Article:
All of that makes what's happening now so unimaginable to those of us who know the university. How could this happen on our campus? How could so many turn a blind eye? I fear the answers lie in details of an extensive cover-up yet to be revealed. The fact that Mike McQueary -- the witness to rape who failed to intervene -- remains on the coaching staff while Paterno is gone strongly suggests that we don't have the full story yet. Did McQueary call university police only to have senior officials bury the report? Nothing would surprise me now. Regardless, Paterno, Spanier and the rest got what they deserved.

But the scandal raises deeper questions about our society. There's been much indignation expressed about then-graduate assistant McQueary's actions. He witnessed Sandusky raping a 10-year-old boy in the showers yet reportedly did nothing. Commentators and bloggers have insisted they would have intervened. Maybe. Or maybe not.

Last month, a two-year-old toddler was struck by two vans on a busy street in China. Eighteen pedestrians and cyclists passed by the child, who later died, before someone finally stopped to help.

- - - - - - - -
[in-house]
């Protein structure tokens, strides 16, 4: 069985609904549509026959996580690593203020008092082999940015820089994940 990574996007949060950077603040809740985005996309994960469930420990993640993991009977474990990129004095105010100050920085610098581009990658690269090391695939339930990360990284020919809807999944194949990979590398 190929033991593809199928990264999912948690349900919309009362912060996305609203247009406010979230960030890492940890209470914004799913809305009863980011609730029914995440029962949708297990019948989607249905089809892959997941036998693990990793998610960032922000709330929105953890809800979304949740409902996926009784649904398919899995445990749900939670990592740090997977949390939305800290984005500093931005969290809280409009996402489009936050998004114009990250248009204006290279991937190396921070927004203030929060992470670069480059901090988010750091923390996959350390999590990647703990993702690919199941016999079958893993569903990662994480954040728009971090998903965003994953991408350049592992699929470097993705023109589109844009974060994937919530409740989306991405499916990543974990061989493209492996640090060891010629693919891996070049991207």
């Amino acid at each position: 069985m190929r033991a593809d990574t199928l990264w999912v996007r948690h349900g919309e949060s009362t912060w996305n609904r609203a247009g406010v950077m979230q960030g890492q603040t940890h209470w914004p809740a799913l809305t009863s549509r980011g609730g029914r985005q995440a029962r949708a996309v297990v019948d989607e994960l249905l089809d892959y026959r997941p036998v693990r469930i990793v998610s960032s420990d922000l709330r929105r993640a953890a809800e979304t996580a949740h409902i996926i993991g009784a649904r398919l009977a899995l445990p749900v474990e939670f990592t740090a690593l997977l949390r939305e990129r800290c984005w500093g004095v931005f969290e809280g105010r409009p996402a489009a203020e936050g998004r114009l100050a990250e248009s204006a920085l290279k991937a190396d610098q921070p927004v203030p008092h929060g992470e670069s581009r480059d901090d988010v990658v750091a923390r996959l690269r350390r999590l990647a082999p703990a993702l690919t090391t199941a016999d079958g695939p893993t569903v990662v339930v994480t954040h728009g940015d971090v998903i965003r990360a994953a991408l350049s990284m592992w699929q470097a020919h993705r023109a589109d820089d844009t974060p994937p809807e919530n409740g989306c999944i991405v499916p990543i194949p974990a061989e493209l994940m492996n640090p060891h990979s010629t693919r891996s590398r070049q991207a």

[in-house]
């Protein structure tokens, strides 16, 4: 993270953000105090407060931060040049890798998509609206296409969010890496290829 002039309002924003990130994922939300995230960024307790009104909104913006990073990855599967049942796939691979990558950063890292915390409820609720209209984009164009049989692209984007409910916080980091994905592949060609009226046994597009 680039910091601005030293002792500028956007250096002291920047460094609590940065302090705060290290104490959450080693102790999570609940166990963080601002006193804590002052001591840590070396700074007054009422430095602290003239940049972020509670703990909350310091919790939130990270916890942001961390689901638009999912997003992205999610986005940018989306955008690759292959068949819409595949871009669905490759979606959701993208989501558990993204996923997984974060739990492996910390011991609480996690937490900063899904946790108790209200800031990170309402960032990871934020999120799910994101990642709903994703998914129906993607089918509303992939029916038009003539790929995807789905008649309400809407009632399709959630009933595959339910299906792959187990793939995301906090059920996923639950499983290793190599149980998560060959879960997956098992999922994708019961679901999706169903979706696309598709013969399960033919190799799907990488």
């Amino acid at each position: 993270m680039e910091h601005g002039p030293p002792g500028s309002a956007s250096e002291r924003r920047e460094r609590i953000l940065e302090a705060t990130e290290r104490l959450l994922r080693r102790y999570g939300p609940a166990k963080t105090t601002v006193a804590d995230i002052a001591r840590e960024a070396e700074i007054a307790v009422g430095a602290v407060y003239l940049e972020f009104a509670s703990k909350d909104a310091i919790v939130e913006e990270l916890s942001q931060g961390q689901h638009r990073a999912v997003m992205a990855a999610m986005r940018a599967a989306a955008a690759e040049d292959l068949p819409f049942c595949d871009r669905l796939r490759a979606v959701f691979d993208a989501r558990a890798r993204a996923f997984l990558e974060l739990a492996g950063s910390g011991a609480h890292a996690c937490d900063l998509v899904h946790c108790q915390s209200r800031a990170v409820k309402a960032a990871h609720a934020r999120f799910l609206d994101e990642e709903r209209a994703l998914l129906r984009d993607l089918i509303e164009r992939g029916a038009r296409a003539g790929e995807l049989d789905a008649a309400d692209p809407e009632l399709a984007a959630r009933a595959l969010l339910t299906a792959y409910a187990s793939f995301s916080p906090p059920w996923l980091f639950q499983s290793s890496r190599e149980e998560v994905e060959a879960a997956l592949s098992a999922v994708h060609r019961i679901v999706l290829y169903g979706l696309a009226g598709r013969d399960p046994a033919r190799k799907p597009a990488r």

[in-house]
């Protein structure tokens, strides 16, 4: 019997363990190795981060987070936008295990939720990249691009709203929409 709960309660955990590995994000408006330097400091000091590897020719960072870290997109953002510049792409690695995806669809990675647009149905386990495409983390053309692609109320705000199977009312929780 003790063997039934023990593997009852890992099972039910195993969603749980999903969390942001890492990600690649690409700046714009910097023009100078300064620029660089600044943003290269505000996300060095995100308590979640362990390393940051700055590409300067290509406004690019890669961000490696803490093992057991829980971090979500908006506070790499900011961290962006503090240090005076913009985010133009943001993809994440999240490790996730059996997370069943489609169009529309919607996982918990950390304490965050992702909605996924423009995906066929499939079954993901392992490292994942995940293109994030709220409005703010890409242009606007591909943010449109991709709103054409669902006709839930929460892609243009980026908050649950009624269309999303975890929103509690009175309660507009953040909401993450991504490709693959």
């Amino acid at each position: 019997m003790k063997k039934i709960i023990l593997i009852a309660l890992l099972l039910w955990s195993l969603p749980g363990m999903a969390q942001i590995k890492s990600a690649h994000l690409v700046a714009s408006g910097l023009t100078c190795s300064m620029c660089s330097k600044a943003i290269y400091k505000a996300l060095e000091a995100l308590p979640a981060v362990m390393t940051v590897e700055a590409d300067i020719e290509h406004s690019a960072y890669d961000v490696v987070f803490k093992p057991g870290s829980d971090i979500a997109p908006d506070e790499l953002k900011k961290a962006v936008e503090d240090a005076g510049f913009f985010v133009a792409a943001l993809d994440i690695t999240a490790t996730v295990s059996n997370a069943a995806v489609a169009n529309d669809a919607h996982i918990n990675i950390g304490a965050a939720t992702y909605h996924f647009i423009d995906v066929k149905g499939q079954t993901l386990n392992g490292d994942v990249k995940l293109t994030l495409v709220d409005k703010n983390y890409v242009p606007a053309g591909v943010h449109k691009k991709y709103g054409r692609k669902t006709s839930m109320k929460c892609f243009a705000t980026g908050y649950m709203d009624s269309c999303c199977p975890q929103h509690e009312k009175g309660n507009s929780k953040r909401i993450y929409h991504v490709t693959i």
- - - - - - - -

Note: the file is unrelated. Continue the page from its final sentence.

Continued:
That incident -- and the Sandusky scandal -- reminds me of a lecture I attended while at Penn State. My political science professor was talking about nationalism and the rise of the Nazi party in Germany. It was a frigid February morning and just before class started, she walked to the back of the room and opened a window. As she spoke, the classroom grew colder and colder and students began donning coats and hats. As the professor talked about the circumstances under which societies turn to nationalism and xenophobia, student after student expressed their doubt and indignation -- "That could never happen in the United States." Finally, when the cold became too much even for the professor, she said, "How can you be sure you would stand up to the government and its weapons and tanks, when none of you even had the nerve to ask me to close the window?"